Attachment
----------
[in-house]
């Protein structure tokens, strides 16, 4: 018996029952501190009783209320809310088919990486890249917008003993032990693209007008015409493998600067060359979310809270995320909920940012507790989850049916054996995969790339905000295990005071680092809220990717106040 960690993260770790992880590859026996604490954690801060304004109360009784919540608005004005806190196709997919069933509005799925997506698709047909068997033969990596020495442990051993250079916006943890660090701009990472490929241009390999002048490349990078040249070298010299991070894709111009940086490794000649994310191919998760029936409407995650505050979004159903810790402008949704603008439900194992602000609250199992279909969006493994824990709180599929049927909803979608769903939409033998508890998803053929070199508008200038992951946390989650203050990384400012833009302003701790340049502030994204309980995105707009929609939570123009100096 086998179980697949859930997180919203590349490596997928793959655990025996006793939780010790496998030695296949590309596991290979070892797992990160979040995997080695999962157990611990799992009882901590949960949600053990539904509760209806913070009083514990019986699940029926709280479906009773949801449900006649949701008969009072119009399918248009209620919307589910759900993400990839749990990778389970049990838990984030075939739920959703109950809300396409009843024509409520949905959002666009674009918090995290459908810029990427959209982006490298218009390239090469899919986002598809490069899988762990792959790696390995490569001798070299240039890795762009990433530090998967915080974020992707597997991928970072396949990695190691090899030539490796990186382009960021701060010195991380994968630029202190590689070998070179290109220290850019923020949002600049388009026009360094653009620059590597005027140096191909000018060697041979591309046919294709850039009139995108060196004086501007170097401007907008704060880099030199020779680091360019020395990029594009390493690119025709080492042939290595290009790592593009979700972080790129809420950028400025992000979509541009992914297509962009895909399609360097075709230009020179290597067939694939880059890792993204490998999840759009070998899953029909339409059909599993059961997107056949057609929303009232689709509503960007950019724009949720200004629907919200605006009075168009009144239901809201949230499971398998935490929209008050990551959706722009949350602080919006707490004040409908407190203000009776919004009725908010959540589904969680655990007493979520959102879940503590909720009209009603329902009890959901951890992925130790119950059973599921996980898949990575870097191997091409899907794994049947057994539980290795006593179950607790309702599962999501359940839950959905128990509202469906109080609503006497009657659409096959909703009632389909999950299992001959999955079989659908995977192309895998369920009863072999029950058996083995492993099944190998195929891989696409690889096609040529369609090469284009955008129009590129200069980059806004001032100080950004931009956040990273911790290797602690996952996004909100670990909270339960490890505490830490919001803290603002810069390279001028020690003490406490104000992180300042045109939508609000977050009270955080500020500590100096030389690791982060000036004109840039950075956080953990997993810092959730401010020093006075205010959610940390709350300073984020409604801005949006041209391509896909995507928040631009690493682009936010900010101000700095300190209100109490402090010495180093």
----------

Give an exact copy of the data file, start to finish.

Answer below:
[in-house]
């Protein structure tokens, strides 16, 4: 018996029952501190009783209320809310088919990486890249917008003993032990693209007008015409493998600067060359979310809270995320909920940012507790989850049916054996995969790339905000295990005071680092809220990717106040 960690993260770790992880590859026996604490954690801060304004109360009784919540608005004005806190196709997919069933509005799925997506698709047909068997033969990596020495442990051993250079916006943890660090701009990472490929241009390999002048490349990078040249070298010299991070894709111009940086490794000649994310191919998760029936409407995650505050979004159903810790402008949704603008439900194992602000609250199992279909969006493994824990709180599929049927909803979608769903939409033998508890998803053929070199508008200038992951946390989650203050990384400012833009302003701790340049502030994204309980995105707009929609939570123009100096 086998179980697949859930997180919203590349490596997928793959655990025996006793939780010790496998030695296949590309596991290979070892797992990160979040995997080695999962157990611990799992009882901590949960949600053990539904509760209806913070009083514990019986699940029926709280479906009773949801449900006649949701008969009072119009399918248009209620919307589910759900993400990839749990990778389970049990838990984030075939739920959703109950809300396409009843024509409520949905959002666009674009918090995290459908810029990427959209982006490298218009390239090469899919986002598809490069899988762990792959790696390995490569001798070299240039890795762009990433530090998967915080974020992707597997991928970072396949990695190691090899030539490796990186382009960021701060010195991380994968630029202190590689070998070179290109220290850019923020949002600049388009026009360094653009620059590597005027140096191909000018060697041979591309046919294709850039009139995108060196004086501007170097401007907008704060880099030199020779680091360019020395990029594009390493690119025709080492042939290595290009790592593009979700972080790129809420950028400025992000979509541009992914297509962009895909399609360097075709230009020179290597067939694939880059890792993204490998999840759009070998899953029909339409059909599993059961997107056949057609929303009232689709509503960007950019724009949720200004629907919200605006009075168009009144239901809201949230499971398998935490929209008050990551959706722009949350602080919006707490004040409908407190203000009776919004009725908010959540589904969680655990007493979520959102879940503590909720009209009603329902009890959901951890992925130790119950059973599921996980898949990575870097191997091409899907794994049947057994539980290795006593179950607790309702599962999501359940839950959905128990509202469906109080609503006497009657659409096959909703009632389909999950299992001959999955079989659908995977192309895998369920009863072999029950058996083995492993099944190998195929891989696409690889096609040529369609090469284009955008129009590129200069980059806004001032100080950004931009956040990273911790290797602690996952996004909100670990909270339960490890505490830490919001803290603002810069390279001028020690003490406490104000992180300042045109939508609000977050009270955080500020500590100096030389690791982060000036004109840039950075956080953990997993810092959730401010020093006075205010959610940390709350300073984020409604801005949006041209391509896909995507928040631009690493682009936010900010101000700095300190209100109490402090010495180093």